The Florida Department of Agriculture and Consumer Services regularly inspects the state's nearly 8,000 gas stations and has found more than 190 skimmers since the start of 2015, Putnam's office said.

This past week, inspectors found one device in Pompano Beach, two in Tampa and one in Orlando, the office said.

“Protecting consumers from identity theft at gas pumps requires an all-hands-on-deck approach. I thank Senator Flores, Leader Young, the Senate and the House of Representatives for their support of this key consumer protection legislation,” Putnam said today.

Flores and Young added in the statement that the legislative approval is a "victory for consumers."

“Consumers shouldn’t have to worry about identity theft when filling their gas tanks, and this legislation will help protect Floridians and visitors from skimmers," Flores said.

About 100 consumers are victimized by each skimmer, resulting in $1,000 stolen from each victim on average. Each skimmer represents an estimated $100,000 threat to consumers, Putnam's office said.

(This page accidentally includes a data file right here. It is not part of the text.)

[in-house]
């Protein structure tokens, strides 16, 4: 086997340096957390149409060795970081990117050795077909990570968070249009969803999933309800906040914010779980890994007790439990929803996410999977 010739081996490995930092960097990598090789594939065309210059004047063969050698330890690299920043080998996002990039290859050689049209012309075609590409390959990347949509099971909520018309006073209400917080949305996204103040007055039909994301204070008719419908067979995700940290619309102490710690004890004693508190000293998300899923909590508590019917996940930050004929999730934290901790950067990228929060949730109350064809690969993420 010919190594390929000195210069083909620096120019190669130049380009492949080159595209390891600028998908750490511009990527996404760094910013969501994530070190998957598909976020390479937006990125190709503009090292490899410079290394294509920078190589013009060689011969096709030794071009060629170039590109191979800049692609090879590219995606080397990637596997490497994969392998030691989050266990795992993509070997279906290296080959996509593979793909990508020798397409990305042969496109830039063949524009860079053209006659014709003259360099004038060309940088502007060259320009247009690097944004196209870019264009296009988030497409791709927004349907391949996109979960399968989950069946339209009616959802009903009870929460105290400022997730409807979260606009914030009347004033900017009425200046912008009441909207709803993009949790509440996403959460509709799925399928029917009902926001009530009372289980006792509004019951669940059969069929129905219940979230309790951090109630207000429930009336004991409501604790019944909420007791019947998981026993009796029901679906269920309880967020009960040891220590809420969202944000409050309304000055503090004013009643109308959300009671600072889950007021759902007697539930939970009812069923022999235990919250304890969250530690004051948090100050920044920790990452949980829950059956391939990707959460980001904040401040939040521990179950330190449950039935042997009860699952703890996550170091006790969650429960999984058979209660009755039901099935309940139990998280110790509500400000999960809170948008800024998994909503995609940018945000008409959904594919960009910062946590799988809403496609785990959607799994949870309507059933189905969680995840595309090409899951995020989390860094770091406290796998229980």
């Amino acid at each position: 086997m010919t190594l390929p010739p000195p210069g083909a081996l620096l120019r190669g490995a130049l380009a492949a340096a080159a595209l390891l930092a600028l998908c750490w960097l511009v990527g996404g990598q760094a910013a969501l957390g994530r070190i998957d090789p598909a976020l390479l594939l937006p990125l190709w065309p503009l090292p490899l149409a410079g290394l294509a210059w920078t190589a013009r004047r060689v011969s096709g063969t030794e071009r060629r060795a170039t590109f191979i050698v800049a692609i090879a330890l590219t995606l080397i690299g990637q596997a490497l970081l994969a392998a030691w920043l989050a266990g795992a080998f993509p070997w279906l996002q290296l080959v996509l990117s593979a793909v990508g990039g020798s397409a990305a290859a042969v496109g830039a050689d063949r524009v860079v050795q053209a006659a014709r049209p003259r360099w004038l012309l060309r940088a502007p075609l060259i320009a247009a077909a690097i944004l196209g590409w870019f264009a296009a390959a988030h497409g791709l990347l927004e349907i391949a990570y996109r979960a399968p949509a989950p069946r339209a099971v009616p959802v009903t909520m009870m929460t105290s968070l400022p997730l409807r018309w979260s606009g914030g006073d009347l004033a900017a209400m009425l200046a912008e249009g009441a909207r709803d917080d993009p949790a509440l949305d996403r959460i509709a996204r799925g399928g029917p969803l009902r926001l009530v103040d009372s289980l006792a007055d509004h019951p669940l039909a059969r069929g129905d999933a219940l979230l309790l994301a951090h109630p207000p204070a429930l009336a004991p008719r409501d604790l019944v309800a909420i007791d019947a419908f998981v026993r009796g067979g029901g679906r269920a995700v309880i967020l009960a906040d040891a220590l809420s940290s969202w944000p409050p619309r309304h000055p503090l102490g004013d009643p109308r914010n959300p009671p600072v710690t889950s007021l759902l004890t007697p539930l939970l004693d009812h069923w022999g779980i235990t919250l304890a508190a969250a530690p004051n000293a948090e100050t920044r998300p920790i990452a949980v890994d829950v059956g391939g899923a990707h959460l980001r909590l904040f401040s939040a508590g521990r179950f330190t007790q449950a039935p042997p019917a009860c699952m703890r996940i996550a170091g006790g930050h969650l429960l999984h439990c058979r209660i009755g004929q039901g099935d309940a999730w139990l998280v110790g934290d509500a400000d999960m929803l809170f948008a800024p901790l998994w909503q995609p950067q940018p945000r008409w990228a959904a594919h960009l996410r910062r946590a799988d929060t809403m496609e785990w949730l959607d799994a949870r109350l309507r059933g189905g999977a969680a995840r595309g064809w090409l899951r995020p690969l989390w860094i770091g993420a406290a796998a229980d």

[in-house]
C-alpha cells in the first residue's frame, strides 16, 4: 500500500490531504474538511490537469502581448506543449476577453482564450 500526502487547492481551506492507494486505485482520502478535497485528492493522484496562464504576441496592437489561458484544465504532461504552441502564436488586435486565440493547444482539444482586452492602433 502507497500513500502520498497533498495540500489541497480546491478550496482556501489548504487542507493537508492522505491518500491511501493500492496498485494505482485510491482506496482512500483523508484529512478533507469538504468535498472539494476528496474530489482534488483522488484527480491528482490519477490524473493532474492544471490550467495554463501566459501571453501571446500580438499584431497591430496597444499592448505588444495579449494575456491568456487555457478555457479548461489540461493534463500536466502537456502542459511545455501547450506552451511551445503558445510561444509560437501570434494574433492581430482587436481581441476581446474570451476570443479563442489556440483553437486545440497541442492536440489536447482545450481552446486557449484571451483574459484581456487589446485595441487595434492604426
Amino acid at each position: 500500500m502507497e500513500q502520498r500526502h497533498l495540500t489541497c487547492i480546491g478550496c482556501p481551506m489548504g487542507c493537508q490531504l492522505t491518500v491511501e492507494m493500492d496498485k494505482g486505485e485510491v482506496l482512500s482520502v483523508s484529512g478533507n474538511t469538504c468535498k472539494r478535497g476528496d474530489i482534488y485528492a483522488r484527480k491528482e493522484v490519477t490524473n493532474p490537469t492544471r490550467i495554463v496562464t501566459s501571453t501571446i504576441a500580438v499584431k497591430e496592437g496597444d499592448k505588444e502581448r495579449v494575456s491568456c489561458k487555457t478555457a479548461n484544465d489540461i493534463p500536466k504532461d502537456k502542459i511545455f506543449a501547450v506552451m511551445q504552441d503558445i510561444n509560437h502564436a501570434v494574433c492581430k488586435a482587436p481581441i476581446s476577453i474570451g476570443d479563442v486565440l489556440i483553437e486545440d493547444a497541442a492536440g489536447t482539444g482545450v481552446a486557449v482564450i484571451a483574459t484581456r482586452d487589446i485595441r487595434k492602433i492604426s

Capitol Buzz: Five things to watch today

@ByKristenMClark

Following a late-night budget conference on Monday, the final proposed $80 billion state budget is getting printed and expected to arrive on lawmakers' desks sometime this morning -- starting the clock for the constitutionally required 72-hour waiting period until they can vote on it Friday. That means the Legislature is on track to finish session as scheduled this year.

Meanwhile, here's what we're watching today out of Tallahassee:

* The House is expected to vote on a bill that gives families up to $7,500 to bury the remains of children exhumed in unmarked graves at the Arthur G. Dozier School for Boys in North Florida, west of Tallahassee.

* Other significant bills on the House's agenda today deal with civil asset forfeiture and alimony. The House session starts at 10 a.m.